|Photo by Rodrigo Tapia (Neotropical Birds)|
Chilean tinamou (en); tinamú-do-Chile (pt); tinamou perdix (fr); perdiz chilena (es); Chilesteißhuhn (de)
This South American species is mostly found in Chile, from the southern parts of Atacama to Ñuble. It may also be present in adjacent parts of Argentina and was introduced in Eastern island in the 19th century.
The Chilean tinamou is 29-30 cm long and weighs 160 g.
These birds are mostly found in high altitude scrubland, natural pastures and arid mountain forests in association with such trees as Acacia caven, Porlieria chilensis and the endangered Jubaea chilensis. They can also be found in orchards, agricultural areas, fallow land and even wheat and canola fields. Chilean tinamous are present at altitudes of 400-2.000 m.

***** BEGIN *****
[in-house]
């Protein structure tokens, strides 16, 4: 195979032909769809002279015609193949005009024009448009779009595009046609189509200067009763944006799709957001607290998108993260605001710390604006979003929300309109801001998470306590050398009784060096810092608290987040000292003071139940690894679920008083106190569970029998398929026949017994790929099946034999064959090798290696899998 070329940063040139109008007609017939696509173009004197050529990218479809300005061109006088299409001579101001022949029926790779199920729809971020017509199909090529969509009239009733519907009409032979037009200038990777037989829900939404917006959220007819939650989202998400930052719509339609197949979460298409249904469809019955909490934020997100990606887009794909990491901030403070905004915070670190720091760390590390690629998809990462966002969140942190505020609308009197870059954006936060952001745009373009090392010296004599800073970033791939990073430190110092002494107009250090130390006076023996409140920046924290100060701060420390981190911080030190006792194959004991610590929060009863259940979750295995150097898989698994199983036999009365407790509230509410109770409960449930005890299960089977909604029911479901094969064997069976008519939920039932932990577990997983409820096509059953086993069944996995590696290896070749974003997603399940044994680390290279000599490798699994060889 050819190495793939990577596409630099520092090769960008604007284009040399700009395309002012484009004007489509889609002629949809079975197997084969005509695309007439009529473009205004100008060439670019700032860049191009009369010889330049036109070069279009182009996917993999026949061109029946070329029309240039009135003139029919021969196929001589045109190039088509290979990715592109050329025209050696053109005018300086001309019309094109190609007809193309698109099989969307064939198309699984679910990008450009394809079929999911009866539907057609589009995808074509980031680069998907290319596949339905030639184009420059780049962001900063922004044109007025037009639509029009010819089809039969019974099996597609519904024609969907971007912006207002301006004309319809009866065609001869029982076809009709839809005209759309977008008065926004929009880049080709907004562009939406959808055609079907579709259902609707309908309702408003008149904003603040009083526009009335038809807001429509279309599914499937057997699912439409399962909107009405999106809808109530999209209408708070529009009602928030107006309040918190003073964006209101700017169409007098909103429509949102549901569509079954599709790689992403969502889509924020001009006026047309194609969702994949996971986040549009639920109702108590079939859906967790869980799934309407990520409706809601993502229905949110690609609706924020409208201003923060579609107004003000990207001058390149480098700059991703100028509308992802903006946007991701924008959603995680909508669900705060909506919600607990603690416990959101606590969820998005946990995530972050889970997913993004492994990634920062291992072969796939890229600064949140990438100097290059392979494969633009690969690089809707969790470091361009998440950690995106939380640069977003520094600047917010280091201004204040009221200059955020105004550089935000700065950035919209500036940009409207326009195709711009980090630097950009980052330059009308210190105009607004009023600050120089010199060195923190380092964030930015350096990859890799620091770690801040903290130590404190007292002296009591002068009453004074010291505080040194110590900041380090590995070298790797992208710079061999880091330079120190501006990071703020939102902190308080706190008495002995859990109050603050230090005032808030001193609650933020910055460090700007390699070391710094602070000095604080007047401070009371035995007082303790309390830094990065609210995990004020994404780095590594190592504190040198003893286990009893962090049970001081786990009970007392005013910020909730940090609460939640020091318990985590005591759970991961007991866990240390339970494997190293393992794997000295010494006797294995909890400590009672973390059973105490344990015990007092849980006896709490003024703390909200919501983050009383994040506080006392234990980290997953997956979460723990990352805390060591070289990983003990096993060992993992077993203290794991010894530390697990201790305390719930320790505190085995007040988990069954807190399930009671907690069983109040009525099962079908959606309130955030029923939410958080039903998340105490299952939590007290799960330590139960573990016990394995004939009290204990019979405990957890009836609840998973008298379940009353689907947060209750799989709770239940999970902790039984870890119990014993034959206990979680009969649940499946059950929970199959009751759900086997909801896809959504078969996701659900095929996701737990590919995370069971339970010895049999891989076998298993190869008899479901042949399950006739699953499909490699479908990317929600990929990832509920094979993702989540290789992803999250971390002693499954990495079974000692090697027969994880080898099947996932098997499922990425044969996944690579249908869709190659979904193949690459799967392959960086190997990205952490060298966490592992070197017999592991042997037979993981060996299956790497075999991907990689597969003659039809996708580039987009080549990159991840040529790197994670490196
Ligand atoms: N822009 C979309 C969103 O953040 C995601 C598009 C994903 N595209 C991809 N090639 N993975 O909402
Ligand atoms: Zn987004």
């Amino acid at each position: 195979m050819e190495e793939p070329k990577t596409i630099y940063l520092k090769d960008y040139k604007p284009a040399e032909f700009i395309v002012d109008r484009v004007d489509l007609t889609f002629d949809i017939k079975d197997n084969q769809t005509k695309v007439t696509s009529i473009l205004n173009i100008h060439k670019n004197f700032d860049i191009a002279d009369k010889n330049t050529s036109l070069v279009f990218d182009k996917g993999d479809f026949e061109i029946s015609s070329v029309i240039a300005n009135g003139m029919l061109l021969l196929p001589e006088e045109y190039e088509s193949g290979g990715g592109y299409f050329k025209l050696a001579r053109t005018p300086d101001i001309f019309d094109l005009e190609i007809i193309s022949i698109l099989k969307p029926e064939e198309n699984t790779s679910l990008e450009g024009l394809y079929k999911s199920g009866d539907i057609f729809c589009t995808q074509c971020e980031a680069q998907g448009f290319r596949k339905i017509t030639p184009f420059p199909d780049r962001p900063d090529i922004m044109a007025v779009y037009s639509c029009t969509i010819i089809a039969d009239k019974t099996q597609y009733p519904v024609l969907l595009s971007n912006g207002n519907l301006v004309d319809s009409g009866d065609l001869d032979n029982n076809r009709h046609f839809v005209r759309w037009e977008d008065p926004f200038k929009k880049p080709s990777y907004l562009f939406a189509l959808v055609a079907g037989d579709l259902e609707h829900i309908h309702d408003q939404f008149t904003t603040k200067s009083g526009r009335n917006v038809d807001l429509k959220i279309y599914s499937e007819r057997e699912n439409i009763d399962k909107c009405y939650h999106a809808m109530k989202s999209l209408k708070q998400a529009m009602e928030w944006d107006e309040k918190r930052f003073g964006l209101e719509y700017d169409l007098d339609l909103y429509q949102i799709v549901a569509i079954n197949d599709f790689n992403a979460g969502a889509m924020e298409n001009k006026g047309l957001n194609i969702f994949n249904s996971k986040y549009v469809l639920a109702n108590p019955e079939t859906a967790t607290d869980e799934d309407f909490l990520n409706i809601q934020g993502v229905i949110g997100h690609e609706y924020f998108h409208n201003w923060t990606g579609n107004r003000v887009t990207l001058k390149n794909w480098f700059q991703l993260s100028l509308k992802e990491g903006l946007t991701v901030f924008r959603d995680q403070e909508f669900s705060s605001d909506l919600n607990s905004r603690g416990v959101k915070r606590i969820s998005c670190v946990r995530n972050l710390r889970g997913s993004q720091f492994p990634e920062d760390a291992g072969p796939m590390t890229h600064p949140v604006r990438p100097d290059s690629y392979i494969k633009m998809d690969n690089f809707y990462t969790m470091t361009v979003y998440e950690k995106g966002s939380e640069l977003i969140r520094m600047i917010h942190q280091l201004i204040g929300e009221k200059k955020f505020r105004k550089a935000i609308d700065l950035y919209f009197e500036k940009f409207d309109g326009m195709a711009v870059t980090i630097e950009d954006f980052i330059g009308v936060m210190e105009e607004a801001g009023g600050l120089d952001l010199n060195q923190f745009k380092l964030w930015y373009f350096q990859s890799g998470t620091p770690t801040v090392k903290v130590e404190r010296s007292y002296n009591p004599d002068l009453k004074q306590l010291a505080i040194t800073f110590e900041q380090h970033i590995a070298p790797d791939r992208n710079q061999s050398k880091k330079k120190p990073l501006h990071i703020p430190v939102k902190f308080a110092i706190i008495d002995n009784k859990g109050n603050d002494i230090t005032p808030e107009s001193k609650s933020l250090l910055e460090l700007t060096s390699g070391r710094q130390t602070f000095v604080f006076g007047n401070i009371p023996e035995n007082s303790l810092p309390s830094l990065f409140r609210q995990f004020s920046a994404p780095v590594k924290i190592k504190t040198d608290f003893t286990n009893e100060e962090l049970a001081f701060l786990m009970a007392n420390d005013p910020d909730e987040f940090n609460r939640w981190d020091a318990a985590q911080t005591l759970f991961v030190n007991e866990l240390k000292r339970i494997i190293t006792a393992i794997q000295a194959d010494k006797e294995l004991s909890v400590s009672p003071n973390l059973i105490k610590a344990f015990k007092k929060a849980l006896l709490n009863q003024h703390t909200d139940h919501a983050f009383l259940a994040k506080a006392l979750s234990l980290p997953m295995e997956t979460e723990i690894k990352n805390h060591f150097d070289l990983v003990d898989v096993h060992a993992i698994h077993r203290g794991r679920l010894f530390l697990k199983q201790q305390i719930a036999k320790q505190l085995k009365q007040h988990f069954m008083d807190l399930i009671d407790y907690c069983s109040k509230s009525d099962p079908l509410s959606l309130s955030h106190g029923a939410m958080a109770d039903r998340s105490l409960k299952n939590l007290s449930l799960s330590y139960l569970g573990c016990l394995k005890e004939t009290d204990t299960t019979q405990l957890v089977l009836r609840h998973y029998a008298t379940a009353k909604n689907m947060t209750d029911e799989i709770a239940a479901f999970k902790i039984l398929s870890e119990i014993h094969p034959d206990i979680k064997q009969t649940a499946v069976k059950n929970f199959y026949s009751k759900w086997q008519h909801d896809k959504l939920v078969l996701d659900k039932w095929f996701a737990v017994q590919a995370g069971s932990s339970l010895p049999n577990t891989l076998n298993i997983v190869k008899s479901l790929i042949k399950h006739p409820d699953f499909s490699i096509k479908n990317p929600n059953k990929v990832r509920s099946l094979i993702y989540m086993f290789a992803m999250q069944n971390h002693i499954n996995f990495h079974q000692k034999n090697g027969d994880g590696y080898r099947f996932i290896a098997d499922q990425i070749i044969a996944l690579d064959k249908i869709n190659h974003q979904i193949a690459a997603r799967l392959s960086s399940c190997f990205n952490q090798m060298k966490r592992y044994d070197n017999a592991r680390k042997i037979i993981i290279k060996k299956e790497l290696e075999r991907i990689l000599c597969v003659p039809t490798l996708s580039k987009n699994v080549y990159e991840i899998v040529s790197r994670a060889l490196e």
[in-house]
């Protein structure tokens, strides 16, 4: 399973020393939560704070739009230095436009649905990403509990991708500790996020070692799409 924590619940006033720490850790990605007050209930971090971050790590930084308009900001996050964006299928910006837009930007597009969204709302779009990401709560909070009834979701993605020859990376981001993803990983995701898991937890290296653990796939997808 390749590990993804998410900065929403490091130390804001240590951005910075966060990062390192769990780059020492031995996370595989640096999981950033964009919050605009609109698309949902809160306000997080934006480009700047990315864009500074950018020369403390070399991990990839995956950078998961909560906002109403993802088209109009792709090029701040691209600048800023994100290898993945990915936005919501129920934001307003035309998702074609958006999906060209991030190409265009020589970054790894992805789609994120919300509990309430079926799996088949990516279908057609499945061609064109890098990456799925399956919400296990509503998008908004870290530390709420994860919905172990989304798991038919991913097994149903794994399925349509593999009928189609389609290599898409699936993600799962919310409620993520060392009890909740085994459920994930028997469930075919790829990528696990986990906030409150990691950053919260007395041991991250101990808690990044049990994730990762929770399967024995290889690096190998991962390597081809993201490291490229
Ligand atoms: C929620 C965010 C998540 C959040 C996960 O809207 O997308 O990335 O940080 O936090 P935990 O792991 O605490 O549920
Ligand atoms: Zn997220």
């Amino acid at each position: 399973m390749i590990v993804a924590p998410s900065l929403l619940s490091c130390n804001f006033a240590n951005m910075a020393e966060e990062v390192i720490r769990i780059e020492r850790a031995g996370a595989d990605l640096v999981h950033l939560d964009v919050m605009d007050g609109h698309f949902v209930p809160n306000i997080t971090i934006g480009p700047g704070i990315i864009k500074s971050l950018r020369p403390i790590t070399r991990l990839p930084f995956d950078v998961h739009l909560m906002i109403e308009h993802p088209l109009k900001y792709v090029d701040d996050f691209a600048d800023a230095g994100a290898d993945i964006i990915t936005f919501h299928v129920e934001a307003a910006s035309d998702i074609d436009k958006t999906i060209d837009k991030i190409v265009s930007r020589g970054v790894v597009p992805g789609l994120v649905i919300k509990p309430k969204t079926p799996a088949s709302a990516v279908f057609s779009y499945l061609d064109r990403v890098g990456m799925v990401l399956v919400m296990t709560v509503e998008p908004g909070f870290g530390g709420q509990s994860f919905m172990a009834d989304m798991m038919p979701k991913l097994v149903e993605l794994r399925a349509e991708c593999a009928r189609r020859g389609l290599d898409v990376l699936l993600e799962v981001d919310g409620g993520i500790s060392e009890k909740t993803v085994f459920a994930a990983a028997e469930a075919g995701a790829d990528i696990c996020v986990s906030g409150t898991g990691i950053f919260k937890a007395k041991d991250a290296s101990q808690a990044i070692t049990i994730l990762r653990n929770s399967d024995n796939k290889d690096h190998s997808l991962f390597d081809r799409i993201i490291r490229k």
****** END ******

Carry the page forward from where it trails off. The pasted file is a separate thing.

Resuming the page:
Chilean tinamous eat a wide variety of seeds as well as ground insects and some crustaceans.
These birds nest on the ground, in a scrape lined with grasses and feathers. There the female lays 5-12 chocolate-coloured eggs, which the male incubates alone for about 21 days. The chicks leave the nest soon after hatching but remain with the parent for several weeks.
IUCN status - LC (Least concern)
This species has a relatively large breeding range and his described as fairly common. Numbers have been much reduced in recent years, especially in the north of its range, where it is now scarce. It is the most prized game-bird in Chile and is hunted with guns and dogs, as well as being trapped illegally. Competition by the introduced California quail Callipepla californica is another possibly threat. Still this species is not considered threatened at present.